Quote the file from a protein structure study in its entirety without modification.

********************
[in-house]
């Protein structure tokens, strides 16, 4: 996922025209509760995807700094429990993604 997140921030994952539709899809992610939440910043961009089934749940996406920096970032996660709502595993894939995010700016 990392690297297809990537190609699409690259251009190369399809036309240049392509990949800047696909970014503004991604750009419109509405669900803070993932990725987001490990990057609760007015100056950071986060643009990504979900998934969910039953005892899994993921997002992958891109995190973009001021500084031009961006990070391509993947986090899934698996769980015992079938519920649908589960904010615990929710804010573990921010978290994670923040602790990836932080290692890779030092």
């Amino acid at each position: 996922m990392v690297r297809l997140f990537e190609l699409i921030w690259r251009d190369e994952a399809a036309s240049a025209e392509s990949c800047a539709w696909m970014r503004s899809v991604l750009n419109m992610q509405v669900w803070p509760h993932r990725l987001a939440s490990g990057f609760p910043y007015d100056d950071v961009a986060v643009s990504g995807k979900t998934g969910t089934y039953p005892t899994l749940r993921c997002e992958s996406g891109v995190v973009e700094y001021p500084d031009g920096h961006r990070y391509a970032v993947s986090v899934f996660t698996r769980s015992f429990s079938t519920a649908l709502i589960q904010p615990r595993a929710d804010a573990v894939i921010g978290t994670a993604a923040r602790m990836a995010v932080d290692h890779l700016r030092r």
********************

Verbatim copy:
[in-house]
């Protein structure tokens, strides 16, 4: 996922025209509760995807700094429990993604 997140921030994952539709899809992610939440910043961009089934749940996406920096970032996660709502595993894939995010700016 990392690297297809990537190609699409690259251009190369399809036309240049392509990949800047696909970014503004991604750009419109509405669900803070993932990725987001490990990057609760007015100056950071986060643009990504979900998934969910039953005892899994993921997002992958891109995190973009001021500084031009961006990070391509993947986090899934698996769980015992079938519920649908589960904010615990929710804010573990921010978290994670923040602790990836932080290692890779030092």
């Amino acid at each position: 996922m990392v690297r297809l997140f990537e190609l699409i921030w690259r251009d190369e994952a399809a036309s240049a025209e392509s990949c800047a539709w696909m970014r503004s899809v991604l750009n419109m992610q509405v669900w803070p509760h993932r990725l987001a939440s490990g990057f609760p910043y007015d100056d950071v961009a986060v643009s990504g995807k979900t998934g969910t089934y039953p005892t899994l749940r993921c997002e992958s996406g891109v995190v973009e700094y001021p500084d031009g920096h961006r990070y391509a970032v993947s986090v899934f996660t698996r769980s015992f429990s079938t519920a649908l709502i589960q904010p615990r595993a929710d804010a573990v894939i921010g978290t994670a993604a923040r602790m990836a995010v932080d290692h890779l700016r030092r």